# Unemployment only differs from its natural rate if expected inflation is different from actual inflation - why?

This is a quote from Mankiw. No further explaination is given and I'm having trouble working through the logic behind this statement.

Could someone explain the process behind this assertion?

Mankiw probably refers there to the Expectations Augmented Philips Curve (EAPC) or some related model. According to EAPC the following relationship holds (See Romer Advanced Macro pp 259-262):

$$\pi_t = E[\pi_t] + \beta(\ln y_t - \ln \bar{y}_t) + \epsilon^s$$

where $$\pi$$ is inflation, $$y_t$$ is output, $$\bar{y}$$ natural level of output and $$\epsilon^s$$ vector of supply shocks. Natural level of employment is attained when natural level of output is also attained so that part of a model could be interchanged (if we talk about unemployment we would just have to switch sign).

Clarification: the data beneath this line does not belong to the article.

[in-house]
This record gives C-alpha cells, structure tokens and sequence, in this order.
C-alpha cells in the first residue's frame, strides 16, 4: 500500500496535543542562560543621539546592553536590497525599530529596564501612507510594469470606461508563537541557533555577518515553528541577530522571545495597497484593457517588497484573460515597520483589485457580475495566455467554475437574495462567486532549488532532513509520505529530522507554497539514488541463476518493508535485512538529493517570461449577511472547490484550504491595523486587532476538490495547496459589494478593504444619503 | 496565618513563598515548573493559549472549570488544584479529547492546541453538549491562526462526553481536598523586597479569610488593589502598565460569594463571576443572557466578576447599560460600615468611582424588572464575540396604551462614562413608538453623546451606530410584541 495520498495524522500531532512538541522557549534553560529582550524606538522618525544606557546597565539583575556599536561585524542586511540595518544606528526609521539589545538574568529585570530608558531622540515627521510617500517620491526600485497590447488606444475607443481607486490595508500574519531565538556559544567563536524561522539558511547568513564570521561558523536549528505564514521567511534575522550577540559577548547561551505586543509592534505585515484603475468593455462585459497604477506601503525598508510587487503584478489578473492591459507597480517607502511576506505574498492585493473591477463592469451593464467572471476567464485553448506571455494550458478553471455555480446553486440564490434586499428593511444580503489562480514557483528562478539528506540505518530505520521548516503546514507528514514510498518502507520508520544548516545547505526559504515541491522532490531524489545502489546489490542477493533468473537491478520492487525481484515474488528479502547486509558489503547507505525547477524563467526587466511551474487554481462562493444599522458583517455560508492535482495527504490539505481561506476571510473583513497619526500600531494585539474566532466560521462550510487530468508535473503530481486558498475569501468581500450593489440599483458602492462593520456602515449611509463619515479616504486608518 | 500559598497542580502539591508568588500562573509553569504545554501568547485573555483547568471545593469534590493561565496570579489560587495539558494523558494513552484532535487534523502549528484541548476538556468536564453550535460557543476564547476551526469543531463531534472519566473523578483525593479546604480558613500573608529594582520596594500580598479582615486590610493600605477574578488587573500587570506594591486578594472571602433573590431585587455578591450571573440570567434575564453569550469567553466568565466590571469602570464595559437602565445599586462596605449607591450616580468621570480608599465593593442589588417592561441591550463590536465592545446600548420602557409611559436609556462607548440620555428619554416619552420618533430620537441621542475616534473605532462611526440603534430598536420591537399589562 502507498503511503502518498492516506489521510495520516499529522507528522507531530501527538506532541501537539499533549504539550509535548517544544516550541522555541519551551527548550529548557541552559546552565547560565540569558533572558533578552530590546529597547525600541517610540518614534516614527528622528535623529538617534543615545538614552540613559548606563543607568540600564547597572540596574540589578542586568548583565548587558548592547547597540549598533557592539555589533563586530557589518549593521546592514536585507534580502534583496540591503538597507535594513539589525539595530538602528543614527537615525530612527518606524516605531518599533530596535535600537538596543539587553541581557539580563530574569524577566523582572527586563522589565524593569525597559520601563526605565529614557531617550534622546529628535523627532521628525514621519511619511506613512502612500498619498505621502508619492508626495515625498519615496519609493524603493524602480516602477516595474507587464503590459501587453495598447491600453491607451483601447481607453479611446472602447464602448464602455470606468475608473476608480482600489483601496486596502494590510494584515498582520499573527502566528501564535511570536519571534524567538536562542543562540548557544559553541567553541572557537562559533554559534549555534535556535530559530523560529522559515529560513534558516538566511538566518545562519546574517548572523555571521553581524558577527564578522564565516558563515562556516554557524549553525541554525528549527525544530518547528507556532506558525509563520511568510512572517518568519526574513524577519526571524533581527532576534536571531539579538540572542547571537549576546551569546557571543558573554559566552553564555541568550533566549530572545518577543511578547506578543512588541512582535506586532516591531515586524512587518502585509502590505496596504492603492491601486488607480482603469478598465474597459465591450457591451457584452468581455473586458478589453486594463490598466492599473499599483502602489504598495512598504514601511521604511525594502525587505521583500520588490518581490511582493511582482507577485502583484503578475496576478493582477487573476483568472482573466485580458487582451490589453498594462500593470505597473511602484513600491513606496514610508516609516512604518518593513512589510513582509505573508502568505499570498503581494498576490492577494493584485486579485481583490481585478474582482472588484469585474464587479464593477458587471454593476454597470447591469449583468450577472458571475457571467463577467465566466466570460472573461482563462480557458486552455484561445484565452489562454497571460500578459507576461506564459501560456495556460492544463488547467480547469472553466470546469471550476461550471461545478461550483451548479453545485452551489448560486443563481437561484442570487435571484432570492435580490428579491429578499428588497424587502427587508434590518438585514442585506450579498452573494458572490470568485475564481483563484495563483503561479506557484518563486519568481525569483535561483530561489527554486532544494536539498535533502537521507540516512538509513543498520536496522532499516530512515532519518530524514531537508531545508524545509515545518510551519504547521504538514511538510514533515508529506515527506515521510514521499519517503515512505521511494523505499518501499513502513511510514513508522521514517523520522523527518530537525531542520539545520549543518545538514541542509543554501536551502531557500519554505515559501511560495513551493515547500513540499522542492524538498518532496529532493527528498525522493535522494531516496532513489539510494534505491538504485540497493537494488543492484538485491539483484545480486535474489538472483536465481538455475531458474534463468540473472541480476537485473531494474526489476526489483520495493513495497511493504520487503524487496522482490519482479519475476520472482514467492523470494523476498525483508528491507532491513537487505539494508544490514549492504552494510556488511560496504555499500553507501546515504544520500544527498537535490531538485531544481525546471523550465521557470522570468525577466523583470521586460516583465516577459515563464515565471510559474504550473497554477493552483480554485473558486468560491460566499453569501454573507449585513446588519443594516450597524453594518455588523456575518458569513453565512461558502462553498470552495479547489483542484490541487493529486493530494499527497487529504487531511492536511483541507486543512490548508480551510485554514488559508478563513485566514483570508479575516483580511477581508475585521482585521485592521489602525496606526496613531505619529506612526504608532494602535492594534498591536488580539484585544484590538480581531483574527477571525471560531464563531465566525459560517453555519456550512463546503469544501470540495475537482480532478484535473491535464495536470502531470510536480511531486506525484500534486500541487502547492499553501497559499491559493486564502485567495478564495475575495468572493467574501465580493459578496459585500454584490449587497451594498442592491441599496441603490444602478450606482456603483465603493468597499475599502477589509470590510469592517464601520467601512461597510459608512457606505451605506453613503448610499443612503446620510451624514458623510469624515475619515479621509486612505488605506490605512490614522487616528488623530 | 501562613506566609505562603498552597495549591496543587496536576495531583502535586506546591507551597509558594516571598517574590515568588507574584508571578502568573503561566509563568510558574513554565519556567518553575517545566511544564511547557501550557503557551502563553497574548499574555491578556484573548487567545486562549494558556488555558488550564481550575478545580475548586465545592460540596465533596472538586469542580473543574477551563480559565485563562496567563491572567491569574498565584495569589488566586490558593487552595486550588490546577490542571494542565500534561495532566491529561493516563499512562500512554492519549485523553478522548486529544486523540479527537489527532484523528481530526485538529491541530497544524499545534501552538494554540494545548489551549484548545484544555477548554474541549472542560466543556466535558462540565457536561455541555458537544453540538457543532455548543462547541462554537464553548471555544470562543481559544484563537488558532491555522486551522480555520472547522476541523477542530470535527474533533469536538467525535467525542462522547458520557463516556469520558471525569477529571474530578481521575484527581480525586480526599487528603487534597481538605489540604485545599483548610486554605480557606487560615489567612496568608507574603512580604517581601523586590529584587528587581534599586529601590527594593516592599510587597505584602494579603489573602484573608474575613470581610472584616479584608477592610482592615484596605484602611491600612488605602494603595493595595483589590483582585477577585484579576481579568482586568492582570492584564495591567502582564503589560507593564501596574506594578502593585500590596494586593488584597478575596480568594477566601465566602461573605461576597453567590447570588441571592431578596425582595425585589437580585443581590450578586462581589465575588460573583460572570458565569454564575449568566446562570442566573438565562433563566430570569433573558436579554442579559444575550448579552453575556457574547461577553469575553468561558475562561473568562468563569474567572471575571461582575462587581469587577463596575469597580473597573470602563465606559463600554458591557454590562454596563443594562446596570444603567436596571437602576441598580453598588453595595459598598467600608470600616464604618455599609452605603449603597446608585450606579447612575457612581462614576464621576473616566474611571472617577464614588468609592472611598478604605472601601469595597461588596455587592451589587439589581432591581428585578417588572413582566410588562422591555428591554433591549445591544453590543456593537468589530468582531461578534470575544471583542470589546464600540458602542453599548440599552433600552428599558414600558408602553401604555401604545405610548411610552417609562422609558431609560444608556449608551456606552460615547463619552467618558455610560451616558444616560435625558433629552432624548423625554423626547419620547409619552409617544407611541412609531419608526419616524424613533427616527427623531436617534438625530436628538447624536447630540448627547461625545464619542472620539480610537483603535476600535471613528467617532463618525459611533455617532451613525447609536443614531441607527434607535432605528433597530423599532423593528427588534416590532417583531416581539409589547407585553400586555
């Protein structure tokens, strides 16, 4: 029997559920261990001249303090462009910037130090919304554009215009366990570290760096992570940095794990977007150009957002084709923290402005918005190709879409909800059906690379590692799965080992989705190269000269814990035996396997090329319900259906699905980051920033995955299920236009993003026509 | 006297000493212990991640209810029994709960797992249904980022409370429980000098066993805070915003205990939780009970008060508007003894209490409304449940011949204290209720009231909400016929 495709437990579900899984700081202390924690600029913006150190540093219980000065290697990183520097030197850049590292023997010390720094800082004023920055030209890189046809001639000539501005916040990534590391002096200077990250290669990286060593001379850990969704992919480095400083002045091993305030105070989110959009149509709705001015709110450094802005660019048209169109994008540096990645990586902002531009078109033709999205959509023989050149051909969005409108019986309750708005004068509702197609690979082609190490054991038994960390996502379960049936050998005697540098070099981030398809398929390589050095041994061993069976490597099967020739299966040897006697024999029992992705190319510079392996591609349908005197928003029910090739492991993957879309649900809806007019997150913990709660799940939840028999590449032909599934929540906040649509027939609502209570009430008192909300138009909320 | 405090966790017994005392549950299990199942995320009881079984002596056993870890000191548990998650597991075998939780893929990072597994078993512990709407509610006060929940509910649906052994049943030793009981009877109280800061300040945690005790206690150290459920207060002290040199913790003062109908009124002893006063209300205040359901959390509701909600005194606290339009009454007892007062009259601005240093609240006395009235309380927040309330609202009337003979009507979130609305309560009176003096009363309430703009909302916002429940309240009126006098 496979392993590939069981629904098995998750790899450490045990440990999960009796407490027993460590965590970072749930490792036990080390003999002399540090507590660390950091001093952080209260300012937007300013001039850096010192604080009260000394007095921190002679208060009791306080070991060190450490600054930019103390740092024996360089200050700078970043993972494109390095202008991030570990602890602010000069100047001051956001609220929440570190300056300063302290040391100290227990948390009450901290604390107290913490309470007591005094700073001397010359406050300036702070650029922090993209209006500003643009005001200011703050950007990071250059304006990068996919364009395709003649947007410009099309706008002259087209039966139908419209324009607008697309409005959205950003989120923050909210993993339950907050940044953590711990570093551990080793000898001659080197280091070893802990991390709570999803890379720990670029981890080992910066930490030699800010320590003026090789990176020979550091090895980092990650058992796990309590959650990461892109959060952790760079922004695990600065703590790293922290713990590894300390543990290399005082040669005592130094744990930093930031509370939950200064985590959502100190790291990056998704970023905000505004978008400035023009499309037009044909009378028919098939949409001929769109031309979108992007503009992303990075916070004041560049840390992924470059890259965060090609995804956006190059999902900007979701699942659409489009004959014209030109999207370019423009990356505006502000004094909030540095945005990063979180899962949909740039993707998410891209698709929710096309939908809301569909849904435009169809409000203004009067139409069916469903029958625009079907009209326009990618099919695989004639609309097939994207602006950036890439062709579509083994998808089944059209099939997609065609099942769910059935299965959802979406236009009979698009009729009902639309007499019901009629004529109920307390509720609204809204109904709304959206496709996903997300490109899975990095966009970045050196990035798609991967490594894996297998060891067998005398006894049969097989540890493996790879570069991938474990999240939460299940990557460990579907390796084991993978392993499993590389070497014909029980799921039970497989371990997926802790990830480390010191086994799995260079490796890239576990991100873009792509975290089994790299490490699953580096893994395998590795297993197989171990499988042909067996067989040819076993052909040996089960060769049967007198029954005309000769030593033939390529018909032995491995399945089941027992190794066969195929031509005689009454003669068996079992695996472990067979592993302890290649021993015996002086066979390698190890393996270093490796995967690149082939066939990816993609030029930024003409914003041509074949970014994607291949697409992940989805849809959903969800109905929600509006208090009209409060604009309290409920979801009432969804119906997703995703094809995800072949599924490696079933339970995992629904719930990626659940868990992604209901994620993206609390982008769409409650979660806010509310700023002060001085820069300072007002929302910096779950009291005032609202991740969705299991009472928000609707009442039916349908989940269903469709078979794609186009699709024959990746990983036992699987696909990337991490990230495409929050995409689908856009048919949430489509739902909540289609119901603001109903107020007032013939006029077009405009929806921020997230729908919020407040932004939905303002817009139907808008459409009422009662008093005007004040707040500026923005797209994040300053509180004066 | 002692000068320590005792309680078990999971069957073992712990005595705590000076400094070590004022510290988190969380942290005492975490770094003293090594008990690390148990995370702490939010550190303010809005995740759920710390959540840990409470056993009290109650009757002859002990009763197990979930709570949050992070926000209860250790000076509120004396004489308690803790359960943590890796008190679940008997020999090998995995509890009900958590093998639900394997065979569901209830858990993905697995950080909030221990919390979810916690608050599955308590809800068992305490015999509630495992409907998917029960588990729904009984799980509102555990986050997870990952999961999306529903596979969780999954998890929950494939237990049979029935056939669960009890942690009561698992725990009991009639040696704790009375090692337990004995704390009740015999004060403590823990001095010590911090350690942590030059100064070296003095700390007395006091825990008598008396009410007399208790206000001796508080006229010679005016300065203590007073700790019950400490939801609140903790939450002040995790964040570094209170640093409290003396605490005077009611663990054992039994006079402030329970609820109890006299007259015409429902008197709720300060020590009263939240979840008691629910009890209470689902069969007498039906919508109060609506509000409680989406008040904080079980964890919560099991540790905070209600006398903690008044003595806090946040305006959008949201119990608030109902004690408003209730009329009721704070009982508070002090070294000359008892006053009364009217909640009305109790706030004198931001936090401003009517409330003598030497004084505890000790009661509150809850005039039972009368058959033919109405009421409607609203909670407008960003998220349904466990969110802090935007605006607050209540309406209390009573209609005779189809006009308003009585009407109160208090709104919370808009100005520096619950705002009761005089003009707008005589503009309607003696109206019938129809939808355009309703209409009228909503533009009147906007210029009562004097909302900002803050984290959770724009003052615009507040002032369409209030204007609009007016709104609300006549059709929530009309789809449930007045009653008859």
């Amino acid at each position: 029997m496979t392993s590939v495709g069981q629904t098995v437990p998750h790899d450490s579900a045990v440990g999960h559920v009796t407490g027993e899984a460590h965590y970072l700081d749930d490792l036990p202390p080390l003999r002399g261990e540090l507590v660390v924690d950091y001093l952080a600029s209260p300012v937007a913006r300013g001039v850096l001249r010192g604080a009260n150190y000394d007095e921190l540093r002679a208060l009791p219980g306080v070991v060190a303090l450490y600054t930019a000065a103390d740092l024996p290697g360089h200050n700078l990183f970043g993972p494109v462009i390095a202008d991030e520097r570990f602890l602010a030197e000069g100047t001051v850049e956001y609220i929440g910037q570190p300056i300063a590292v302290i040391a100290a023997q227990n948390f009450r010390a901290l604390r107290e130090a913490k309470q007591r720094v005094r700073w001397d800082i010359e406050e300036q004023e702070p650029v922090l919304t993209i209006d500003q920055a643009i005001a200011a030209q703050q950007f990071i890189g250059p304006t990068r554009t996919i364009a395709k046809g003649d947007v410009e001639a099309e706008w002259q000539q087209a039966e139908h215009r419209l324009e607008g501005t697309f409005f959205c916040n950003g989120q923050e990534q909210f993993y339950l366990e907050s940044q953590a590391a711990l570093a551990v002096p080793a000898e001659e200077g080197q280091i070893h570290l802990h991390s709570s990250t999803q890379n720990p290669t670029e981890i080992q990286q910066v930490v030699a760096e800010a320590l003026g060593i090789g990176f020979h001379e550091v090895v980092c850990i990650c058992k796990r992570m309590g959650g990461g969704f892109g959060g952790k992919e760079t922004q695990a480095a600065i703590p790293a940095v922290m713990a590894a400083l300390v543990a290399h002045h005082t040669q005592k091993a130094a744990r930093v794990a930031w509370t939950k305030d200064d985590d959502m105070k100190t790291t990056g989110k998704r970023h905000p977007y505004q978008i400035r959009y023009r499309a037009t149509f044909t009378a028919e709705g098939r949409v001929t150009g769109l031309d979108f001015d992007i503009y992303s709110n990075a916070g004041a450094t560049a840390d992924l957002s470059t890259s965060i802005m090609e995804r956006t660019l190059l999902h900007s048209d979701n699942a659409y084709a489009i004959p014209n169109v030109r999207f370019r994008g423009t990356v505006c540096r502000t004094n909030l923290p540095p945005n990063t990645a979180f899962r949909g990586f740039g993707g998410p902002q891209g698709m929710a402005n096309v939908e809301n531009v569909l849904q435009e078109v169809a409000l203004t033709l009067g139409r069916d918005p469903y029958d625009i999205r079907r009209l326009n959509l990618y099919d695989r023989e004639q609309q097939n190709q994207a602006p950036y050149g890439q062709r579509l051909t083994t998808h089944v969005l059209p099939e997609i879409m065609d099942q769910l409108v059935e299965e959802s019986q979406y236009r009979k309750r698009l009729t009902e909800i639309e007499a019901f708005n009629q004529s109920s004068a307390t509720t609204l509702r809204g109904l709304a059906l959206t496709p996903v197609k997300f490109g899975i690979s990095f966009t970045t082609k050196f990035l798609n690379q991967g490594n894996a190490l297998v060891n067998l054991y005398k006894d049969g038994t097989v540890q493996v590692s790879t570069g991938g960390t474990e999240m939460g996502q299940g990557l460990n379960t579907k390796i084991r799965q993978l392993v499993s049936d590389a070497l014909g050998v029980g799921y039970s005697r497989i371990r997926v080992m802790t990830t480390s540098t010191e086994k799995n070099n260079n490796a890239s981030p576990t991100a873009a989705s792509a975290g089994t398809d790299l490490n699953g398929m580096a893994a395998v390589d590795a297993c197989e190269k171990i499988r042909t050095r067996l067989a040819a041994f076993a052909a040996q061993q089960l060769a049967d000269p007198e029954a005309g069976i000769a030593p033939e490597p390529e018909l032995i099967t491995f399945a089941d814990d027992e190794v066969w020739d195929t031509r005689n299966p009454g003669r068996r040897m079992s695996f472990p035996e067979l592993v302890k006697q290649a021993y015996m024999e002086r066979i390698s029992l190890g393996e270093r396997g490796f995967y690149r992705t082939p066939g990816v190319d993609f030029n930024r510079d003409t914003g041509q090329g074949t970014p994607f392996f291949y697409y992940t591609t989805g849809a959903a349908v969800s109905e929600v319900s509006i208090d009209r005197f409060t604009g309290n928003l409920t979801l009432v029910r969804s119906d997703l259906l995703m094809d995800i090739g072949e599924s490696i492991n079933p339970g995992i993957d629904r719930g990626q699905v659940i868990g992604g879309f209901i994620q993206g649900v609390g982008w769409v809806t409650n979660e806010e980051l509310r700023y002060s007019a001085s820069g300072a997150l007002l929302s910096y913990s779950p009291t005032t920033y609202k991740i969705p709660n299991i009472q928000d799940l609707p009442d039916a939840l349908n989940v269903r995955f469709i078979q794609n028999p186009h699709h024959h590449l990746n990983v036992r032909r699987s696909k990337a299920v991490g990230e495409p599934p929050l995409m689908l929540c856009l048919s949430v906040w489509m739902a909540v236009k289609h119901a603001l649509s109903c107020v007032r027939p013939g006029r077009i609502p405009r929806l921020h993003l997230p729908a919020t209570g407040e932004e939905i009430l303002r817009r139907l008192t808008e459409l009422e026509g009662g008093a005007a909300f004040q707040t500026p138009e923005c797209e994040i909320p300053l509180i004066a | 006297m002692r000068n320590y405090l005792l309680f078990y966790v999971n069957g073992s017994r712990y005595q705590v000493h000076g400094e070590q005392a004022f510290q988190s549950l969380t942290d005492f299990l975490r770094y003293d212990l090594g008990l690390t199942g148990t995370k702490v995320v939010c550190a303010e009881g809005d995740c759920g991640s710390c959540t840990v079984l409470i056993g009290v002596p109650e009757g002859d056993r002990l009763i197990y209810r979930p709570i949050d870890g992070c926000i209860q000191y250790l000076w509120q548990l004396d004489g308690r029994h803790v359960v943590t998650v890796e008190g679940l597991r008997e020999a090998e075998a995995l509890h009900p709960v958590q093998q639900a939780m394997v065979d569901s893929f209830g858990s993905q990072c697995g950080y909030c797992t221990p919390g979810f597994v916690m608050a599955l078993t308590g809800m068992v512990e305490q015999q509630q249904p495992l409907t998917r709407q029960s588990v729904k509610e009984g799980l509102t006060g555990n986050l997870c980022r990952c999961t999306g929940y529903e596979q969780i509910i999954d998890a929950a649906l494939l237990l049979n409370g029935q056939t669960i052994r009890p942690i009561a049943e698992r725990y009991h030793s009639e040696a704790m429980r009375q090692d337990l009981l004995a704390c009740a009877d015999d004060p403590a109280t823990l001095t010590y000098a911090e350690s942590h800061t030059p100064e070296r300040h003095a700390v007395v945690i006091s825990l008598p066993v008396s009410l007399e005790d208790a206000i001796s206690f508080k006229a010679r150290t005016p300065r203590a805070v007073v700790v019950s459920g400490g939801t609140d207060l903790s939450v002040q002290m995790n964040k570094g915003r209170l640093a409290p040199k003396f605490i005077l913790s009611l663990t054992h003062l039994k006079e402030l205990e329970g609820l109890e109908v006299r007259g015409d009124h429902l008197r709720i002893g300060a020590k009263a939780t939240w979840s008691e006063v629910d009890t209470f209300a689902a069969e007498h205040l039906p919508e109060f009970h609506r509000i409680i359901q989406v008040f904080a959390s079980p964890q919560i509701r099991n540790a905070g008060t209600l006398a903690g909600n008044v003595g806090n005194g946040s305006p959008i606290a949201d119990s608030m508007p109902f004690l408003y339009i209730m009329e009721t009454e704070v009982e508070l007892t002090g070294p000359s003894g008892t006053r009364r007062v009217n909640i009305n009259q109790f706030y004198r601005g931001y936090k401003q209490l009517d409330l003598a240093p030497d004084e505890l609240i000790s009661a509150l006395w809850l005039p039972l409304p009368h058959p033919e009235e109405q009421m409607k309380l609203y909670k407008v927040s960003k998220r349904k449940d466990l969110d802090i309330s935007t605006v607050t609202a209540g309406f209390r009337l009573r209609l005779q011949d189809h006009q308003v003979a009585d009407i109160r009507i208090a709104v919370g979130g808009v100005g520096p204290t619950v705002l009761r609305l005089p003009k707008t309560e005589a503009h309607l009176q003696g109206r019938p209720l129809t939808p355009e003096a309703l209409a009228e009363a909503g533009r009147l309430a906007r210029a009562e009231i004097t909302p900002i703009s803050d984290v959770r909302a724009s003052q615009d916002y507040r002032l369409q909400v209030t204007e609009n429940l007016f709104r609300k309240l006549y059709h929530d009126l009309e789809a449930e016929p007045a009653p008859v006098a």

Assuming there are no supply shocks (which Mankiw seems to implicitly assume- or maybe even explicitly since you do not provide source there is no way of checking), then:

$$\frac{1}{\beta} \left(\pi_t -E[\pi_t] \right)= \ln y_t - \ln \bar{y}_t$$

If $$\pi_t = E[\pi_t]$$ then

$$0 = \ln y_t - \ln \bar{y_t} \implies \ln y_t = \bar{y_t}$$

so using EAPC natural rate of output and output and by extension natural level of employment and employment (or unemployment) will be different only when expected inflation is different from actual one.